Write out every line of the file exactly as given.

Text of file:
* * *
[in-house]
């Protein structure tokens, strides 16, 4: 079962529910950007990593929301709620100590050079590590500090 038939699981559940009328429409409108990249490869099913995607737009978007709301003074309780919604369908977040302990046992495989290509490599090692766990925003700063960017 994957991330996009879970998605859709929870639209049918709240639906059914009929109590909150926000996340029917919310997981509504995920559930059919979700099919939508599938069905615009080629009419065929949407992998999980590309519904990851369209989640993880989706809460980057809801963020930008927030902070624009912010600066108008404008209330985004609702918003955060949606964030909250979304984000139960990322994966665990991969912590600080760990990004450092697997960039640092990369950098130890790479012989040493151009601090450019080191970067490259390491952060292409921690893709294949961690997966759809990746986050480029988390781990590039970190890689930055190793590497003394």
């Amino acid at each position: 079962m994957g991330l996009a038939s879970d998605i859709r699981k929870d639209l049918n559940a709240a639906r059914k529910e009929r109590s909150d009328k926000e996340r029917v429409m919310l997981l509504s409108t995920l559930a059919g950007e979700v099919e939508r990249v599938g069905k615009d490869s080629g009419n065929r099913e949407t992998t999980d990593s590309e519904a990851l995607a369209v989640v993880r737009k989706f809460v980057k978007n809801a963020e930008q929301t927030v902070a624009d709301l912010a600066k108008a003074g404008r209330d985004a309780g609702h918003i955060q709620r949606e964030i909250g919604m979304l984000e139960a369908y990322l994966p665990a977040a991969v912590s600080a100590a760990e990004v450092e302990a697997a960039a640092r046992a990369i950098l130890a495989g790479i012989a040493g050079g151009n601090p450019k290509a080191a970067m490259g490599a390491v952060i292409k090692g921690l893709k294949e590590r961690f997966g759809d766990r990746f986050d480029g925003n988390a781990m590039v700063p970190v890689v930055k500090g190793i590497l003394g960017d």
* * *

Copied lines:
[in-house]
């Protein structure tokens, strides 16, 4: 079962529910950007990593929301709620100590050079590590500090 038939699981559940009328429409409108990249490869099913995607737009978007709301003074309780919604369908977040302990046992495989290509490599090692766990925003700063960017 994957991330996009879970998605859709929870639209049918709240639906059914009929109590909150926000996340029917919310997981509504995920559930059919979700099919939508599938069905615009080629009419065929949407992998999980590309519904990851369209989640993880989706809460980057809801963020930008927030902070624009912010600066108008404008209330985004609702918003955060949606964030909250979304984000139960990322994966665990991969912590600080760990990004450092697997960039640092990369950098130890790479012989040493151009601090450019080191970067490259390491952060292409921690893709294949961690997966759809990746986050480029988390781990590039970190890689930055190793590497003394």
């Amino acid at each position: 079962m994957g991330l996009a038939s879970d998605i859709r699981k929870d639209l049918n559940a709240a639906r059914k529910e009929r109590s909150d009328k926000e996340r029917v429409m919310l997981l509504s409108t995920l559930a059919g950007e979700v099919e939508r990249v599938g069905k615009d490869s080629g009419n065929r099913e949407t992998t999980d990593s590309e519904a990851l995607a369209v989640v993880r737009k989706f809460v980057k978007n809801a963020e930008q929301t927030v902070a624009d709301l912010a600066k108008a003074g404008r209330d985004a309780g609702h918003i955060q709620r949606e964030i909250g919604m979304l984000e139960a369908y990322l994966p665990a977040a991969v912590s600080a100590a760990e990004v450092e302990a697997a960039a640092r046992a990369i950098l130890a495989g790479i012989a040493g050079g151009n601090p450019k290509a080191a970067m490259g490599a390491v952060i292409k090692g921690l893709k294949e590590r961690f997966g759809d766990r990746f986050d480029g925003n988390a781990m590039v700063p970190v890689v930055k500090g190793i590497l003394g960017d």